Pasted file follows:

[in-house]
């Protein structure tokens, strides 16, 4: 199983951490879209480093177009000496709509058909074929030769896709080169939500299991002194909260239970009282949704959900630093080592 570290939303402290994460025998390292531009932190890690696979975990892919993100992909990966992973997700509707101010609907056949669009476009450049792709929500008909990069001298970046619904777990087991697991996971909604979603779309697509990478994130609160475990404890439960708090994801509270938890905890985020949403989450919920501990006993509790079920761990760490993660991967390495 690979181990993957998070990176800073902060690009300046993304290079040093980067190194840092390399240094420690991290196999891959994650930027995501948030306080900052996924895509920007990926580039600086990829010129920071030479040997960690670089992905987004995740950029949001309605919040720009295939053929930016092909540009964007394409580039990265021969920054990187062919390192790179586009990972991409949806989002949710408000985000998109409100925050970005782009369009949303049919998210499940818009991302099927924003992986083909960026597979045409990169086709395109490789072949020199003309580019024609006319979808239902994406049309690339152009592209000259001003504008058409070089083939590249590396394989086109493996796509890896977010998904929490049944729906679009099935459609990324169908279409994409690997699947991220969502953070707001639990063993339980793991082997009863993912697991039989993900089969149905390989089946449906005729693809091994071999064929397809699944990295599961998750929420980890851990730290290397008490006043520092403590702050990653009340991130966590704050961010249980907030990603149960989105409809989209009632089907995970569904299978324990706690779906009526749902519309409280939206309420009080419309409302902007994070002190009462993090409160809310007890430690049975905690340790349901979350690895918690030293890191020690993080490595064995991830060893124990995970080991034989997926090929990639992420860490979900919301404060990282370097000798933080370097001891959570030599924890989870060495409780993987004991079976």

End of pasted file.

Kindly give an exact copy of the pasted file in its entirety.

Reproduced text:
[in-house]
């Protein structure tokens, strides 16, 4: 199983951490879209480093177009000496709509058909074929030769896709080169939500299991002194909260239970009282949704959900630093080592 570290939303402290994460025998390292531009932190890690696979975990892919993100992909990966992973997700509707101010609907056949669009476009450049792709929500008909990069001298970046619904777990087991697991996971909604979603779309697509990478994130609160475990404890439960708090994801509270938890905890985020949403989450919920501990006993509790079920761990760490993660991967390495 690979181990993957998070990176800073902060690009300046993304290079040093980067190194840092390399240094420690991290196999891959994650930027995501948030306080900052996924895509920007990926580039600086990829010129920071030479040997960690670089992905987004995740950029949001309605919040720009295939053929930016092909540009964007394409580039990265021969920054990187062919390192790179586009990972991409949806989002949710408000985000998109409100925050970005782009369009949303049919998210499940818009991302099927924003992986083909960026597979045409990169086709395109490789072949020199003309580019024609006319979808239902994406049309690339152009592209000259001003504008058409070089083939590249590396394989086109493996796509890896977010998904929490049944729906679009099935459609990324169908279409994409690997699947991220969502953070707001639990063993339980793991082997009863993912697991039989993900089969149905390989089946449906005729693809091994071999064929397809699944990295599961998750929420980890851990730290290397008490006043520092403590702050990653009340991130966590704050961010249980907030990603149960989105409809989209009632089907995970569904299978324990706690779906009526749902519309409280939206309420009080419309409302902007994070002190009462993090409160809310007890430690049975905690340790349901979350690895918690030293890191020690993080490595064995991830060893124990995970080991034989997926090929990639992420860490979900919301404060990282370097000798933080370097001891959570030599924890989870060495409780993987004991079976």